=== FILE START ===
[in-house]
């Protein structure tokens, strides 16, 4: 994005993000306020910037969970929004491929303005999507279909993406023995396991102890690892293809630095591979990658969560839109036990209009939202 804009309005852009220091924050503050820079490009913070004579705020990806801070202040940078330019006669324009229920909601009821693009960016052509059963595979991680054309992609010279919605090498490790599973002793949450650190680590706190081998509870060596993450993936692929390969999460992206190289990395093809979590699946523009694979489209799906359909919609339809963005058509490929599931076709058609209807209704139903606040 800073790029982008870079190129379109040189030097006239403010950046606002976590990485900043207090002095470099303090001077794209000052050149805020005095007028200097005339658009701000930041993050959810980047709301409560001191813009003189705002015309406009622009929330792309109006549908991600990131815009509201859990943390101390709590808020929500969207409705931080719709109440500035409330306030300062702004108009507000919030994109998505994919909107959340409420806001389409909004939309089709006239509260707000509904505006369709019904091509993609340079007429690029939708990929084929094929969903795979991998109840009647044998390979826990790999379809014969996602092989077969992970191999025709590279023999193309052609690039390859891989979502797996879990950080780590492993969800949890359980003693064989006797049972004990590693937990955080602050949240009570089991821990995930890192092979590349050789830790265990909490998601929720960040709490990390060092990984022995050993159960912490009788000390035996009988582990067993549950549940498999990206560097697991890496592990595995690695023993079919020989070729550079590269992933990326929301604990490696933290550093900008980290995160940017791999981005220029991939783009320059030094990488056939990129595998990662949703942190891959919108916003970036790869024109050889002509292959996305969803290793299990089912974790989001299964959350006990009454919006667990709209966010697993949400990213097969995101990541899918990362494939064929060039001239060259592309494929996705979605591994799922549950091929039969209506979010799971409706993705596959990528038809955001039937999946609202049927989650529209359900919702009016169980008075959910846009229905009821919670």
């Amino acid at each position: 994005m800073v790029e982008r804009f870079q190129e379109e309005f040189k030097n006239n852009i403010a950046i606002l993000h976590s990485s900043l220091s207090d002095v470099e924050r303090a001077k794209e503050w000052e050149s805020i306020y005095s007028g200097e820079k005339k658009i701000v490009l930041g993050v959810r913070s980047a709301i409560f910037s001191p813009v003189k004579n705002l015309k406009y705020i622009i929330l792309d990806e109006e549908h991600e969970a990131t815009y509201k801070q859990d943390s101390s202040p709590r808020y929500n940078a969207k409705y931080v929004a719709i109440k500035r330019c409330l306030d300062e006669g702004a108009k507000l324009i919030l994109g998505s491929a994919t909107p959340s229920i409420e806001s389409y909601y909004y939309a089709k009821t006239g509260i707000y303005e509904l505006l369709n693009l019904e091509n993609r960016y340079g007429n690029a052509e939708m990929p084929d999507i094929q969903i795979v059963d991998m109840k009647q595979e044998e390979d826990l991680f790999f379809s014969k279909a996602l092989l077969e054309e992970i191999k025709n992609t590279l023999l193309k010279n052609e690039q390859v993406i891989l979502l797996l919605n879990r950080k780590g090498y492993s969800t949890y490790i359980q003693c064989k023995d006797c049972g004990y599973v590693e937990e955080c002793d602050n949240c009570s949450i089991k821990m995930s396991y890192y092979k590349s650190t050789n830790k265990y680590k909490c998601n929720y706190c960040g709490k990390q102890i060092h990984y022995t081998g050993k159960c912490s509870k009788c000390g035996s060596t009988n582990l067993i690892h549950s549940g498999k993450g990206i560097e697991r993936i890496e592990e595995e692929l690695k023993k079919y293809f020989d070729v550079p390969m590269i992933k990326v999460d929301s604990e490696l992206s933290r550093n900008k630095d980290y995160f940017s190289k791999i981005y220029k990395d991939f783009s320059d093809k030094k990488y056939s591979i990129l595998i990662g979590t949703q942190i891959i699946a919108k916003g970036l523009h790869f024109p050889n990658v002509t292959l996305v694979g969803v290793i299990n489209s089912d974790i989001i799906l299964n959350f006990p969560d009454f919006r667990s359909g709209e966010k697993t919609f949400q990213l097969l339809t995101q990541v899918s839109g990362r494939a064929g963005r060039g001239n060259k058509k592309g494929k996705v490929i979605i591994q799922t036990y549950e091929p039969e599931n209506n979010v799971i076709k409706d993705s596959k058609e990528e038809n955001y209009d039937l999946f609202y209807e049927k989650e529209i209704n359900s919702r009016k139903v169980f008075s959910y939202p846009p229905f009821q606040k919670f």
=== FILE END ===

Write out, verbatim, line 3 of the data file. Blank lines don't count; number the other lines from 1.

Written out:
């Amino acid at each position: 994005m800073v790029e982008r804009f870079q190129e379109e309005f040189k030097n006239n852009i403010a950046i606002l993000h976590s990485s900043l220091s207090d002095v470099e924050r303090a001077k794209e503050w000052e050149s805020i306020y005095s007028g200097e820079k005339k658009i701000v490009l930041g993050v959810r913070s980047a709301i409560f910037s001191p813009v003189k004579n705002l015309k406009y705020i622009i929330l792309d990806e109006e549908h991600e969970a990131t815009y509201k801070q859990d943390s101390s202040p709590r808020y929500n940078a969207k409705y931080v929004a719709i109440k500035r330019c409330l306030d300062e006669g702004a108009k507000l324009i919030l994109g998505s491929a994919t909107p959340s229920i409420e806001s389409y909601y909004y939309a089709k009821t006239g509260i707000y303005e509904l505006l369709n693009l019904e091509n993609r960016y340079g007429n690029a052509e939708m990929p084929d999507i094929q969903i795979v059963d991998m109840k009647q595979e044998e390979d826990l991680f790999f379809s014969k279909a996602l092989l077969e054309e992970i191999k025709n992609t590279l023999l193309k010279n052609e690039q390859v993406i891989l979502l797996l919605n879990r950080k780590g090498y492993s969800t949890y490790i359980q003693c064989k023995d006797c049972g004990y599973v590693e937990e955080c002793d602050n949240c009570s949450i089991k821990m995930s396991y890192y092979k590349s650190t050789n830790k265990y680590k909490c998601n929720y706190c960040g709490k990390q102890i060092h990984y022995t081998g050993k159960c912490s509870k009788c000390g035996s060596t009988n582990l067993i690892h549950s549940g498999k993450g990206i560097e697991r993936i890496e592990e595995e692929l690695k023993k079919y293809f020989d070729v550079p390969m590269i992933k990326v999460d929301s604990e490696l992206s933290r550093n900008k630095d980290y995160f940017s190289k791999i981005y220029k990395d991939f783009s320059d093809k030094k990488y056939s591979i990129l595998i990662g979590t949703q942190i891959i699946a919108k916003g970036l523009h790869f024109p050889n990658v002509t292959l996305v694979g969803v290793i299990n489209s089912d974790i989001i799906l299964n959350f006990p969560d009454f919006r667990s359909g709209e966010k697993t919609f949400q990213l097969l339809t995101q990541v899918s839109g990362r494939a064929g963005r060039g001239n060259k058509k592309g494929k996705v490929i979605i591994q799922t036990y549950e091929p039969e599931n209506n979010v799971i076709k409706d993705s596959k058609e990528e038809n955001y209009d039937l999946f609202y209807e049927k989650e529209i209704n359900s919702r009016k139903v169980f008075s959910y939202p846009p229905f009821q606040k919670f």